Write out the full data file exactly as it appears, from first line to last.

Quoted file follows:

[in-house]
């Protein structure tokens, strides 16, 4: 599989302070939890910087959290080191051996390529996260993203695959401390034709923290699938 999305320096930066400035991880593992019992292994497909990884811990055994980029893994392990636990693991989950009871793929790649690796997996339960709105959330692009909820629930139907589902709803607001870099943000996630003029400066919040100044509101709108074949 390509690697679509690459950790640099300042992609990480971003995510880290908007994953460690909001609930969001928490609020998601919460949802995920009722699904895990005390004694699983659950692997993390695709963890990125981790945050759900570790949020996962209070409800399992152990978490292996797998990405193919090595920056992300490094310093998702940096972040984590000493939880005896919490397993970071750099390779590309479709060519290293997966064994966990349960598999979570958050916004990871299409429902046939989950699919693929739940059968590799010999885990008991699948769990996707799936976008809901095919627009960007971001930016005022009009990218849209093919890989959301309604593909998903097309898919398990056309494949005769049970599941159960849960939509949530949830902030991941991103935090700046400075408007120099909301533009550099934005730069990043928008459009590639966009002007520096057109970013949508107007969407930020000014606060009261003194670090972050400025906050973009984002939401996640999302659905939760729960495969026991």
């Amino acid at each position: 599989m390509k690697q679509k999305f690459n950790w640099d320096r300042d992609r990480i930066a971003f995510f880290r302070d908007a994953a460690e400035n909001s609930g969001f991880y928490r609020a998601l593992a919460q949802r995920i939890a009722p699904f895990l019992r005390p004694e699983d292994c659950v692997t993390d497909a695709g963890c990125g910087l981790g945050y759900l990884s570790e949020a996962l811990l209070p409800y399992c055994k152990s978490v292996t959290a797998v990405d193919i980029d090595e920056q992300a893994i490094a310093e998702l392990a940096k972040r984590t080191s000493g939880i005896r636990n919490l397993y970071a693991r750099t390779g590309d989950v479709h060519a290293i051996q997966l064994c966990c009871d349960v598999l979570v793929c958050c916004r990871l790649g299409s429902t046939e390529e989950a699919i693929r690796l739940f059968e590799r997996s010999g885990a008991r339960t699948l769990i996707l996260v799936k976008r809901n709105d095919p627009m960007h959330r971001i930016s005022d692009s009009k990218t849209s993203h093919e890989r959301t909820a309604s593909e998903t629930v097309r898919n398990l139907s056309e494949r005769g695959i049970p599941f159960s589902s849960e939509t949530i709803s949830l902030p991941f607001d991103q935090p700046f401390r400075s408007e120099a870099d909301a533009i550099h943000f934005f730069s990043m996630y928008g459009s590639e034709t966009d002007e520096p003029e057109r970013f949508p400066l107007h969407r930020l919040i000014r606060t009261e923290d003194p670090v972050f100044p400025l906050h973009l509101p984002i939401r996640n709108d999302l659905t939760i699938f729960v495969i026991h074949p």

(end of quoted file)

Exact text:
[in-house]
């Protein structure tokens, strides 16, 4: 599989302070939890910087959290080191051996390529996260993203695959401390034709923290699938 999305320096930066400035991880593992019992292994497909990884811990055994980029893994392990636990693991989950009871793929790649690796997996339960709105959330692009909820629930139907589902709803607001870099943000996630003029400066919040100044509101709108074949 390509690697679509690459950790640099300042992609990480971003995510880290908007994953460690909001609930969001928490609020998601919460949802995920009722699904895990005390004694699983659950692997993390695709963890990125981790945050759900570790949020996962209070409800399992152990978490292996797998990405193919090595920056992300490094310093998702940096972040984590000493939880005896919490397993970071750099390779590309479709060519290293997966064994966990349960598999979570958050916004990871299409429902046939989950699919693929739940059968590799010999885990008991699948769990996707799936976008809901095919627009960007971001930016005022009009990218849209093919890989959301309604593909998903097309898919398990056309494949005769049970599941159960849960939509949530949830902030991941991103935090700046400075408007120099909301533009550099934005730069990043928008459009590639966009002007520096057109970013949508107007969407930020000014606060009261003194670090972050400025906050973009984002939401996640999302659905939760729960495969026991």
């Amino acid at each position: 599989m390509k690697q679509k999305f690459n950790w640099d320096r300042d992609r990480i930066a971003f995510f880290r302070d908007a994953a460690e400035n909001s609930g969001f991880y928490r609020a998601l593992a919460q949802r995920i939890a009722p699904f895990l019992r005390p004694e699983d292994c659950v692997t993390d497909a695709g963890c990125g910087l981790g945050y759900l990884s570790e949020a996962l811990l209070p409800y399992c055994k152990s978490v292996t959290a797998v990405d193919i980029d090595e920056q992300a893994i490094a310093e998702l392990a940096k972040r984590t080191s000493g939880i005896r636990n919490l397993y970071a693991r750099t390779g590309d989950v479709h060519a290293i051996q997966l064994c966990c009871d349960v598999l979570v793929c958050c916004r990871l790649g299409s429902t046939e390529e989950a699919i693929r690796l739940f059968e590799r997996s010999g885990a008991r339960t699948l769990i996707l996260v799936k976008r809901n709105d095919p627009m960007h959330r971001i930016s005022d692009s009009k990218t849209s993203h093919e890989r959301t909820a309604s593909e998903t629930v097309r898919n398990l139907s056309e494949r005769g695959i049970p599941f159960s589902s849960e939509t949530i709803s949830l902030p991941f607001d991103q935090p700046f401390r400075s408007e120099a870099d909301a533009i550099h943000f934005f730069s990043m996630y928008g459009s590639e034709t966009d002007e520096p003029e057109r970013f949508p400066l107007h969407r930020l919040i000014r606060t009261e923290d003194p670090v972050f100044p400025l906050h973009l509101p984002i939401r996640n709108d999302l659905t939760i699938f729960v495969i026991h074949p």